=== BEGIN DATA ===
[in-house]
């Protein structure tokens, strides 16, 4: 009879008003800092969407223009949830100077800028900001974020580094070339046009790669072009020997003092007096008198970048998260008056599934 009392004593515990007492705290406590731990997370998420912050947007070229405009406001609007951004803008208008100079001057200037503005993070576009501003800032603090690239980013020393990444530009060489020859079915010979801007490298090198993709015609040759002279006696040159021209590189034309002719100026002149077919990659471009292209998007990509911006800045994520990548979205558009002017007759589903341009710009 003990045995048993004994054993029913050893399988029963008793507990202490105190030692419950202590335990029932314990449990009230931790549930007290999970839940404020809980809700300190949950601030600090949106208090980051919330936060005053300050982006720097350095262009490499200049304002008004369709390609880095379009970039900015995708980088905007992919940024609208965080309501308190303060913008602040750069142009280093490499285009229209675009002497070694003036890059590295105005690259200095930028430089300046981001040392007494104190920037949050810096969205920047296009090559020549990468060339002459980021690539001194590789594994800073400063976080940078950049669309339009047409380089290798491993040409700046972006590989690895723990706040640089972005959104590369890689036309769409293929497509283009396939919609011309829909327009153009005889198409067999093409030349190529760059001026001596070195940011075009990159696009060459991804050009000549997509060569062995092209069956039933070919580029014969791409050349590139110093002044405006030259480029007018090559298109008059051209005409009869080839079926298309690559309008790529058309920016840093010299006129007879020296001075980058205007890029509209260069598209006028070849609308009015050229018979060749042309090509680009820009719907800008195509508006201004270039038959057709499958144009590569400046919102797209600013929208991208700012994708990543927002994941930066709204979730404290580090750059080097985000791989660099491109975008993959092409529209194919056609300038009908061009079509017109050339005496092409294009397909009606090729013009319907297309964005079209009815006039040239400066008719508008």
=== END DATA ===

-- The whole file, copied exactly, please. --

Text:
[in-house]
């Protein structure tokens, strides 16, 4: 009879008003800092969407223009949830100077800028900001974020580094070339046009790669072009020997003092007096008198970048998260008056599934 009392004593515990007492705290406590731990997370998420912050947007070229405009406001609007951004803008208008100079001057200037503005993070576009501003800032603090690239980013020393990444530009060489020859079915010979801007490298090198993709015609040759002279006696040159021209590189034309002719100026002149077919990659471009292209998007990509911006800045994520990548979205558009002017007759589903341009710009 003990045995048993004994054993029913050893399988029963008793507990202490105190030692419950202590335990029932314990449990009230931790549930007290999970839940404020809980809700300190949950601030600090949106208090980051919330936060005053300050982006720097350095262009490499200049304002008004369709390609880095379009970039900015995708980088905007992919940024609208965080309501308190303060913008602040750069142009280093490499285009229209675009002497070694003036890059590295105005690259200095930028430089300046981001040392007494104190920037949050810096969205920047296009090559020549990468060339002459980021690539001194590789594994800073400063976080940078950049669309339009047409380089290798491993040409700046972006590989690895723990706040640089972005959104590369890689036309769409293929497509283009396939919609011309829909327009153009005889198409067999093409030349190529760059001026001596070195940011075009990159696009060459991804050009000549997509060569062995092209069956039933070919580029014969791409050349590139110093002044405006030259480029007018090559298109008059051209005409009869080839079926298309690559309008790529058309920016840093010299006129007879020296001075980058205007890029509209260069598209006028070849609308009015050229018979060749042309090509680009820009719907800008195509508006201004270039038959057709499958144009590569400046919102797209600013929208991208700012994708990543927002994941930066709204979730404290580090750059080097985000791989660099491109975008993959092409529209194919056609300038009908061009079509017109050339005496092409294009397909009606090729013009319907297309964005079209009815006039040239400066008719508008």